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Inside Yumpling, the Breakout Restaurant from the Cult-Favorite Taiwanese Food Truck
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A thick and chewy top. A crisp bottom. A mound of cilantro and a heap of housemade chile oil. “Dumplings look and taste different all across the city,” says Howie Jeon, one of three founders behind cult-favorite Taiwanese food truck Yumpling. “Here, we make them the way we like them.”

Five years after serving its first dumplings in Queens, Yumpling has returned to the borough to open its first brick-and-mortar restaurant. The popular dumpling maker — which started as a stand at the Long Island City flea market in 2015, then grew into a beloved food truck two years later — started serving lunch from a small storefront at 49-11 Vernon Boulevard, between 49th and 50th Avenues, in late August. In the two months since, the restaurant has seen socially-distant lines stretch out its front doors most afternoons and recently opened for dinner service, as well.

The new restaurant marks the first time that Yumpling co-founders Jeon, Jeff Fann, and Chris Yu are consistently serving their dumplings for dinner and on weekends, as the bulk of their food truck sales came from weekday office workers. It’s an opportunity for the trio to bring new Taiwanese dishes to their menu — that, and begin to make some headway on the mountain of customer requests that they have amassed over the years.

Three men pose for a photograph sitting on red stools inside a restaurant

From left to right: Yumpling co-founders Howie Jeon, Jeff Fann, and Chris Yu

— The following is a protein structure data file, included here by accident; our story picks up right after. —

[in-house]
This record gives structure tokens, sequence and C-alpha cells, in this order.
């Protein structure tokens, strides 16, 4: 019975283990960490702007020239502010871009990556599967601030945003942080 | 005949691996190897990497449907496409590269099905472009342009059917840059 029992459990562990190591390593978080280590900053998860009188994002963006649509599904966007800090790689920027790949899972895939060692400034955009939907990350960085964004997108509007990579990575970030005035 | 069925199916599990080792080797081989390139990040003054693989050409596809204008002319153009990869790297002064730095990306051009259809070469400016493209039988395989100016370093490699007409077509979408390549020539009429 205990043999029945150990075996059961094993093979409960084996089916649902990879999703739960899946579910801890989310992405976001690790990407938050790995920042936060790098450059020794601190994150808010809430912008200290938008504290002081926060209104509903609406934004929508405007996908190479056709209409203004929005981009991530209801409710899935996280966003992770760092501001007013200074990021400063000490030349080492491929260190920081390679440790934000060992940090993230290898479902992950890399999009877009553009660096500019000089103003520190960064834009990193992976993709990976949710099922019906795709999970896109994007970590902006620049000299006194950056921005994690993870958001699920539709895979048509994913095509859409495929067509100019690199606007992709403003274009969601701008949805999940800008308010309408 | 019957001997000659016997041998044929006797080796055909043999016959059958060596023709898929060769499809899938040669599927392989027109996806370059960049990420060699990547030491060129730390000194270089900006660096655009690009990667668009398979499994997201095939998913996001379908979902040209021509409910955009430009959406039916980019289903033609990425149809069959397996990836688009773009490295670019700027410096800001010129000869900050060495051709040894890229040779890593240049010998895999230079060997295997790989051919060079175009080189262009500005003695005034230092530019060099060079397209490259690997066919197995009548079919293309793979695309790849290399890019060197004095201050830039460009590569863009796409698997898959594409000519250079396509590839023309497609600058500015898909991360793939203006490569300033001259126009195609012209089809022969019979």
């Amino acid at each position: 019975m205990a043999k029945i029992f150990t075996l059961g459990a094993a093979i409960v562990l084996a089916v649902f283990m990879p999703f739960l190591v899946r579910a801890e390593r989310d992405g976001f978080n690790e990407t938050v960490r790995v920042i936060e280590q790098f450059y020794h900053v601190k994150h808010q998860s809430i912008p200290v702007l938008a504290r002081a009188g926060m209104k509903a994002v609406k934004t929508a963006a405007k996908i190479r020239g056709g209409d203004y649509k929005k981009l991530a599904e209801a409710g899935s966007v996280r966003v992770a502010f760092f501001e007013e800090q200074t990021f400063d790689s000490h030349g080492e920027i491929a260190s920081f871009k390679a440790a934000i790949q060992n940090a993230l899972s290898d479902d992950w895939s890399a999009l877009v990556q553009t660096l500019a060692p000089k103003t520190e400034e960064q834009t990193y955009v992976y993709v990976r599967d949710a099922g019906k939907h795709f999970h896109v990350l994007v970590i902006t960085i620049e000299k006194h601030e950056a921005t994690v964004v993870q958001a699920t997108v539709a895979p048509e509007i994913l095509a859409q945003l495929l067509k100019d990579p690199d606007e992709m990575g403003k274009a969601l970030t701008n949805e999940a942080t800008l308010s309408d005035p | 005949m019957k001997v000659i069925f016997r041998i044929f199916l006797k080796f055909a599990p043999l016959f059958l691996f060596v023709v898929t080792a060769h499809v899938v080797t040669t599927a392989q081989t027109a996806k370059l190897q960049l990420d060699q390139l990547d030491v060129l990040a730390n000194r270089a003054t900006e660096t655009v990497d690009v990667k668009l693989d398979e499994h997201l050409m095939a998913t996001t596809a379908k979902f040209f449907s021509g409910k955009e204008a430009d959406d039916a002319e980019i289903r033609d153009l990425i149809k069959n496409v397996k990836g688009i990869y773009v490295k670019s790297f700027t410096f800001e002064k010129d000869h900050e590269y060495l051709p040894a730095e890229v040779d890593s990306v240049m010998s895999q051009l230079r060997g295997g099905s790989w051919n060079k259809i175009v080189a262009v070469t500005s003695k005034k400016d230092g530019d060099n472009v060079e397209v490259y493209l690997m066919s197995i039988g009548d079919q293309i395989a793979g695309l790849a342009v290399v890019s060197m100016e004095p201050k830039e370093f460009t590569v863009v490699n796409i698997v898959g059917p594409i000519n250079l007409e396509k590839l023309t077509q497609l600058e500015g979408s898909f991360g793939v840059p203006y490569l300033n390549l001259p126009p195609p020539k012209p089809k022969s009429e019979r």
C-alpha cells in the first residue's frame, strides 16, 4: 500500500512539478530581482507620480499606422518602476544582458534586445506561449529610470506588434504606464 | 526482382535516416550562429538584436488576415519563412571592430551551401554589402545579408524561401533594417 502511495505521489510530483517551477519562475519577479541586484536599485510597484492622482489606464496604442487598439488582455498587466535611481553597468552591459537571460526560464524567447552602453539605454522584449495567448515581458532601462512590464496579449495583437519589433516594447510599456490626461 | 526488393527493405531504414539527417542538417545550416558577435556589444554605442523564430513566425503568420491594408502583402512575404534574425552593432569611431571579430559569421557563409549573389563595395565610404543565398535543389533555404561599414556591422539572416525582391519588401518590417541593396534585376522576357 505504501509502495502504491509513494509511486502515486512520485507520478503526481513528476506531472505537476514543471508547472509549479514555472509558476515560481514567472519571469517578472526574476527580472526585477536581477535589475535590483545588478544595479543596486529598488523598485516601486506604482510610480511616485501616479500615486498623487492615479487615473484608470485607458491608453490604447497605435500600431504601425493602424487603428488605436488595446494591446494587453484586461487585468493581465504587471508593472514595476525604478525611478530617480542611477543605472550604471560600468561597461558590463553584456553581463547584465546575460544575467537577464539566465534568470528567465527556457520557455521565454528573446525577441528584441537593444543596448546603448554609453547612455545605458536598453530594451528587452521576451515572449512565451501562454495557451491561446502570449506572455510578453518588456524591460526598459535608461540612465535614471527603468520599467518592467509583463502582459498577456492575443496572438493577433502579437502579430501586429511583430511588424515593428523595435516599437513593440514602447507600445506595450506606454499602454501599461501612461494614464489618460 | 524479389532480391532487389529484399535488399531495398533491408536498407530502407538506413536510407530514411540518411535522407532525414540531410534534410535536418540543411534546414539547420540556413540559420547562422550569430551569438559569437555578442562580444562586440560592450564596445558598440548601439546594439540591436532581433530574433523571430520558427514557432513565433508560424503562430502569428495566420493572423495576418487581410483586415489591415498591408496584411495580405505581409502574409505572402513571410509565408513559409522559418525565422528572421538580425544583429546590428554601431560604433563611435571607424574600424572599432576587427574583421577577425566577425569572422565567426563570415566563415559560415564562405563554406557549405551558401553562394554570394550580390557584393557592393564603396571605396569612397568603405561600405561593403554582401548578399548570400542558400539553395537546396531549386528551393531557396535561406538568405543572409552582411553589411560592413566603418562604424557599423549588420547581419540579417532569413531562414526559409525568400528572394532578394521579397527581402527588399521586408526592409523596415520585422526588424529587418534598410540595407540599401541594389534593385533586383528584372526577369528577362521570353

Janet S. Kim/Yumpling

At its beloved lunchtime food truck, Yumpling won the hearts of Midtown with just five menu items: an order of pan-fried pork dumplings, a fried chicken sandwich, and rice bowls topped with either fried chicken, braised beef shank, or stir-fried eggplant. Each of those dishes appears on the new restaurant’s menu, though they’re dotted among other offerings, including Taiwanese staples the team has had their eyes on for years but never had the space or time to prepare in a food truck kitchen.

One is the restaurant’s beef noodle soup, which Jeon refers to as “one of Taiwan’s most iconic dishes.” Housemade noodles, soy egg, and tender slices of braised beef poke their heads out from the restaurant’s dark brown broth, which starts each morning as a pot of beef, soy sauce, cinnamon, and other spices. The bowl of soup sounds like a dream, unless one’s cooking out of a food truck, according to Jeon. Between the heaping noodle boiler the restaurant needs to keep up with soup orders and the beef’s four-hour cooking time, “We just couldn’t make it work without a kitchen,” he says.